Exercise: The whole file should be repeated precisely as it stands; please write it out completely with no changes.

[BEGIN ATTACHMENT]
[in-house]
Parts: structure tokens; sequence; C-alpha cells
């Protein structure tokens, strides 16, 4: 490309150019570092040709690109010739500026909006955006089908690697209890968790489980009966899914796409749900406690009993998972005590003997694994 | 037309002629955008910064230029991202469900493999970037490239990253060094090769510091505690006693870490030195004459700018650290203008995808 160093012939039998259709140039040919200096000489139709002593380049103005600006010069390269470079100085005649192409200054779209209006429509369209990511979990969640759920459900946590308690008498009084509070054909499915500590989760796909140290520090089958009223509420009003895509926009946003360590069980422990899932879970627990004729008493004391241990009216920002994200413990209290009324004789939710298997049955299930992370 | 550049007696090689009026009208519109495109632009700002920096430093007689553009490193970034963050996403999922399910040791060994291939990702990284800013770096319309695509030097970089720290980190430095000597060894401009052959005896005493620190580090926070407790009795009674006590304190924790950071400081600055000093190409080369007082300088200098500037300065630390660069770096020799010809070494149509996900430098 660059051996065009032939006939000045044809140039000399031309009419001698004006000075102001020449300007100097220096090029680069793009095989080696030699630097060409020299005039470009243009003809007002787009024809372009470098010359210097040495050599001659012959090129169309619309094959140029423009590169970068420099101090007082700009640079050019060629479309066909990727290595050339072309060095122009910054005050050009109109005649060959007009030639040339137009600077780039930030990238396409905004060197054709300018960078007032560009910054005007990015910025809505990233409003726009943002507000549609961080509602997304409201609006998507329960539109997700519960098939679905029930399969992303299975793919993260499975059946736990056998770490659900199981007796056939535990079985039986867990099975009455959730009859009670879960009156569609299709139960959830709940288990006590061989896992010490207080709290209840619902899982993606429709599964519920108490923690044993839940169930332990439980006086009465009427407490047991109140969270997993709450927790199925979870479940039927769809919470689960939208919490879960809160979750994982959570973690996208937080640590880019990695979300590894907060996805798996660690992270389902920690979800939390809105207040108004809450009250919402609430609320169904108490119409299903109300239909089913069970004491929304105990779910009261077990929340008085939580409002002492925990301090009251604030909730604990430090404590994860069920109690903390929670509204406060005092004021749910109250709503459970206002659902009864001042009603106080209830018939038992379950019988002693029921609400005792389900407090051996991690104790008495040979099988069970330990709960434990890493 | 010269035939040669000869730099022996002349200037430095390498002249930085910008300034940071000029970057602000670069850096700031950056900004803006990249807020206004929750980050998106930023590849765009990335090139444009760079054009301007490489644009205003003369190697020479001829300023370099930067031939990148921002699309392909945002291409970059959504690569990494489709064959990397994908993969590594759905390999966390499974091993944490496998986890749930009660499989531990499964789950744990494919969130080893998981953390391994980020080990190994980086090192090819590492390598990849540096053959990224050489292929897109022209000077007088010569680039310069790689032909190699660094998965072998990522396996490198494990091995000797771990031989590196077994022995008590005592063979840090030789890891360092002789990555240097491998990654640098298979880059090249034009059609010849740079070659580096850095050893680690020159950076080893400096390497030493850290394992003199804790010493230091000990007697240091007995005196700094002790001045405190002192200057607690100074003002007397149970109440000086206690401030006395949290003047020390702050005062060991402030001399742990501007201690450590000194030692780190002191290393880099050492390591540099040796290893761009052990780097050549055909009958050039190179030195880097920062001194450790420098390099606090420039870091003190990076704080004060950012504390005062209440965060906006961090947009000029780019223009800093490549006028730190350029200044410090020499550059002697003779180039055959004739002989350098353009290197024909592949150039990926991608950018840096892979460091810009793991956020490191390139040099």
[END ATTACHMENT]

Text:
[in-house]
Parts: structure tokens; sequence; C-alpha cells
């Protein structure tokens, strides 16, 4: 490309150019570092040709690109010739500026909006955006089908690697209890968790489980009966899914796409749900406690009993998972005590003997694994 | 037309002629955008910064230029991202469900493999970037490239990253060094090769510091505690006693870490030195004459700018650290203008995808 160093012939039998259709140039040919200096000489139709002593380049103005600006010069390269470079100085005649192409200054779209209006429509369209990511979990969640759920459900946590308690008498009084509070054909499915500590989760796909140290520090089958009223509420009003895509926009946003360590069980422990899932879970627990004729008493004391241990009216920002994200413990209290009324004789939710298997049955299930992370 | 550049007696090689009026009208519109495109632009700002920096430093007689553009490193970034963050996403999922399910040791060994291939990702990284800013770096319309695509030097970089720290980190430095000597060894401009052959005896005493620190580090926070407790009795009674006590304190924790950071400081600055000093190409080369007082300088200098500037300065630390660069770096020799010809070494149509996900430098 660059051996065009032939006939000045044809140039000399031309009419001698004006000075102001020449300007100097220096090029680069793009095989080696030699630097060409020299005039470009243009003809007002787009024809372009470098010359210097040495050599001659012959090129169309619309094959140029423009590169970068420099101090007082700009640079050019060629479309066909990727290595050339072309060095122009910054005050050009109109005649060959007009030639040339137009600077780039930030990238396409905004060197054709300018960078007032560009910054005007990015910025809505990233409003726009943002507000549609961080509602997304409201609006998507329960539109997700519960098939679905029930399969992303299975793919993260499975059946736990056998770490659900199981007796056939535990079985039986867990099975009455959730009859009670879960009156569609299709139960959830709940288990006590061989896992010490207080709290209840619902899982993606429709599964519920108490923690044993839940169930332990439980006086009465009427407490047991109140969270997993709450927790199925979870479940039927769809919470689960939208919490879960809160979750994982959570973690996208937080640590880019990695979300590894907060996805798996660690992270389902920690979800939390809105207040108004809450009250919402609430609320169904108490119409299903109300239909089913069970004491929304105990779910009261077990929340008085939580409002002492925990301090009251604030909730604990430090404590994860069920109690903390929670509204406060005092004021749910109250709503459970206002659902009864001042009603106080209830018939038992379950019988002693029921609400005792389900407090051996991690104790008495040979099988069970330990709960434990890493 | 010269035939040669000869730099022996002349200037430095390498002249930085910008300034940071000029970057602000670069850096700031950056900004803006990249807020206004929750980050998106930023590849765009990335090139444009760079054009301007490489644009205003003369190697020479001829300023370099930067031939990148921002699309392909945002291409970059959504690569990494489709064959990397994908993969590594759905390999966390499974091993944490496998986890749930009660499989531990499964789950744990494919969130080893998981953390391994980020080990190994980086090192090819590492390598990849540096053959990224050489292929897109022209000077007088010569680039310069790689032909190699660094998965072998990522396996490198494990091995000797771990031989590196077994022995008590005592063979840090030789890891360092002789990555240097491998990654640098298979880059090249034009059609010849740079070659580096850095050893680690020159950076080893400096390497030493850290394992003199804790010493230091000990007697240091007995005196700094002790001045405190002192200057607690100074003002007397149970109440000086206690401030006395949290003047020390702050005062060991402030001399742990501007201690450590000194030692780190002191290393880099050492390591540099040796290893761009052990780097050549055909009958050039190179030195880097920062001194450790420098390099606090420039870091003190990076704080004060950012504390005062209440965060906006961090947009000029780019223009800093490549006028730190350029200044410090020499550059002697003779180039055959004739002989350098353009290197024909592949150039990926991608950018840096892979460091810009793991956020490191390139040099």